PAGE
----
Early assessment from an Australian team of investigators is targeting a pathway linked to hemoglobin expression.
New data from a human cell assessment suggest a form of gene editing may eventually provide a cure of sickle cell disease in affected patients.
Results from an explorative trial, presented at the American Society of Hematology (ASH) 2020 Annual Meeting, evidence that knockout of Krüppel-like factor 1 (KLF1) expression in the human cells of patients with sickle cell disease via CRISPR-based editing may provide them better regulation of their fetal hemoglobin (HbF) expression.
The Melbourne, Australia-based investigators, led by Kevin R. Gillinder, PhD, of the Australian Centre for Blood Diseases at Monash University, are continuing their assessment, but expressed confidence in the potential of targeting KLF1 to cure sickle cell disease.
As the most common monogenic disease in humans, sickle cell disease is prevalent in millions of persons globally. The hematologic condition is driven by a homozygous T to A transcersion in the beta-globin gene that results in amino acid variant G6V and the production of HbS, which then polymerises under hypoxic conditions within red blood cells.
“This generates irreversibly sickled cells that fail to traverse the microcirculation, resulting in micro-infarcts, hypoxia and pain, or ‘sickle cell crises’,” Gillinder and colleagues wrote.
It’s during gestation that red blood cells use differing globin gene sets to produce HbF. As such, it isn’t until after a person is born, when adult hemoglobin (HbA) is first produced, that sickle cell disease can be identified.
As Gillinder and colleagues noted, this process of “hemoglobin switching”—a common pathway of sickle cell disease curative research for decades now—could be an opportunity for investigators to reactive adult cell HbF among patients with hemoglobinopathies.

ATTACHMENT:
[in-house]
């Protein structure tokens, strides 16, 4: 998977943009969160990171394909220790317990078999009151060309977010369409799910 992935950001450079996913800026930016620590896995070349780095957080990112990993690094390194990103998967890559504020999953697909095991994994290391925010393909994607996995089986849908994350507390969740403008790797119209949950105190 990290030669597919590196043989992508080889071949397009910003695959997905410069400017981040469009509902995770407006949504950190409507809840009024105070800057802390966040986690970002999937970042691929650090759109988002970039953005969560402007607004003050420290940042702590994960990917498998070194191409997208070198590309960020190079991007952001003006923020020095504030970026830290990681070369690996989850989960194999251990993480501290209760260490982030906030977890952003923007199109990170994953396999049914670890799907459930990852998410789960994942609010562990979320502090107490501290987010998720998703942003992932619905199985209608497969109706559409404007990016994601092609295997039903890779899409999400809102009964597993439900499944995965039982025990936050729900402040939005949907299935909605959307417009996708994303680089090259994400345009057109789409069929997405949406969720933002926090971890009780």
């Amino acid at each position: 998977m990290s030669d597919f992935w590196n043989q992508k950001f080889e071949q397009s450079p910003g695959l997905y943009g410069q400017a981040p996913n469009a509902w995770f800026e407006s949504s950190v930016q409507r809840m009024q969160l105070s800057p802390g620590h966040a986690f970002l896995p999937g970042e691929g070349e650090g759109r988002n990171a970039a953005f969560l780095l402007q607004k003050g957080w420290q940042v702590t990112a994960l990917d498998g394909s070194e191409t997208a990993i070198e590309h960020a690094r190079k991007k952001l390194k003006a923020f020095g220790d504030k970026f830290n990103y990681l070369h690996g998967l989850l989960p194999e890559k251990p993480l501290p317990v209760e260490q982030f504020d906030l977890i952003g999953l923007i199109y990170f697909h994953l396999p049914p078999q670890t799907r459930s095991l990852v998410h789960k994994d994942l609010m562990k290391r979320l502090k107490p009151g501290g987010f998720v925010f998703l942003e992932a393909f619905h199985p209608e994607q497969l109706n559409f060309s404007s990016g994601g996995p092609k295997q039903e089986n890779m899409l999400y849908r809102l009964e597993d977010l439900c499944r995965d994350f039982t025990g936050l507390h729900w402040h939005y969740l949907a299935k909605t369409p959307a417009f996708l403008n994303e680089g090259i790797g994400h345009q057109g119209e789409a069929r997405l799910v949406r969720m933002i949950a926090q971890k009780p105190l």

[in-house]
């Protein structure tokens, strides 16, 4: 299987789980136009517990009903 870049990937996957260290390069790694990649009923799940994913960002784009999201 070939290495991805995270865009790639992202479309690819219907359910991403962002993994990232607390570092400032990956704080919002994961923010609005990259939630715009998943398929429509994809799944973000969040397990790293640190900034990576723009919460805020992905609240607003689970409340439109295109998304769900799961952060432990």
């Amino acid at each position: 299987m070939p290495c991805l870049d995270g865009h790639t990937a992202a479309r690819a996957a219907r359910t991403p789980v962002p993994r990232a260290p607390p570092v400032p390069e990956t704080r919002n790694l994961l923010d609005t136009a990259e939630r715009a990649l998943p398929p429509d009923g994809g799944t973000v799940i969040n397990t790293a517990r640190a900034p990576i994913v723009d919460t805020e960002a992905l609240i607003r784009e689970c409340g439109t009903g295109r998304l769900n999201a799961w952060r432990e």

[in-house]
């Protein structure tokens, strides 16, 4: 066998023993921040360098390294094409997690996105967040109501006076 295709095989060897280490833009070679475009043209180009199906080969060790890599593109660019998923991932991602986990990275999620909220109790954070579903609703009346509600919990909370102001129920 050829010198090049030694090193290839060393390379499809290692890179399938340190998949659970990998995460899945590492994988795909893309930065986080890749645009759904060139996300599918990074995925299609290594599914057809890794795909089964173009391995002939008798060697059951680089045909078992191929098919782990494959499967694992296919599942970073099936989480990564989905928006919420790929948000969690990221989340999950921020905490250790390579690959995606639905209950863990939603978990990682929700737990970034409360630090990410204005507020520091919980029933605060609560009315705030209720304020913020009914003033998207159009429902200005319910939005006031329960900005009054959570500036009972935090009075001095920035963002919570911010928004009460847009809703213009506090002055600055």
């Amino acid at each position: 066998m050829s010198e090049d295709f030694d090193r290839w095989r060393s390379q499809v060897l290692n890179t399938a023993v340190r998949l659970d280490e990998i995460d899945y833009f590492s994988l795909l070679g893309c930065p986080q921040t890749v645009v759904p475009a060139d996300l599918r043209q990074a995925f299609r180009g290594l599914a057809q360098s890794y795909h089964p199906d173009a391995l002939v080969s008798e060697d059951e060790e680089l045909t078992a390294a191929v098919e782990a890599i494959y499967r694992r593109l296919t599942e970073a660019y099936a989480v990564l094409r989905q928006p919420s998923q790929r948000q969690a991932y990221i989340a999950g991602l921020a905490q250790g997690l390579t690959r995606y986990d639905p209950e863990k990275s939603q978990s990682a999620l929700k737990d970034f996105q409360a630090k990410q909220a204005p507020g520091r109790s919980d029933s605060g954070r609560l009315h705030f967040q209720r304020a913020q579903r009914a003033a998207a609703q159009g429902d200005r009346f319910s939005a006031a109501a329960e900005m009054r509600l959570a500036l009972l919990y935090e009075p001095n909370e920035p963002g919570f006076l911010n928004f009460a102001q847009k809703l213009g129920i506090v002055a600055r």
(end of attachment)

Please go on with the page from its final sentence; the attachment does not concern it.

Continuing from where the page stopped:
KLF1—a vital erythroid transcription factor that coordinates expression of more than a thousand genes associated with the formation of adult red blood cells—is among the transcription factors which heavily influence hemoglobin switching.
“Heterozygosity for loss of function mutations in KLF1 leads to a significant increase in HbF that is beneficial to patients with beta thalassemia,” investigators wrote. “We propose this can be recreated by advanced gene editing techniques to provide an effective therapy for SCD.”
Investigators used CRISPR-based gene editing to knockout KLF1 expression in human cells, then targeting and ablating the function of the factor’s second exon.
Through RNA sequencing, the team found genes including ICAM-4 and BCAM, a pair of cellular adhesion molecules associated with vaso-occlusive episodes in persons, that are down-regulated in a KLF1 gene dosase-dependent manner. They believe reduced expression of both genes could provide additional benefit in treating sickle cell disease.
Additionally, investigators observed HbF levels at 40% to 60% following the engineered ablation of KLF1 in CD34+ cells harvested from the peripheral blood of patients with sickle cell disease undergoing transfusions.
“We will report on the results of these xenotransplantation assays,” they wrote. “Taken together these results reveal the potential utility in targeting KLF1 to cure sickle cell disease.”
The study, “Gene Editing of KLF1 to Cure Sickle Cell Disease,” was presented at ASH 2020.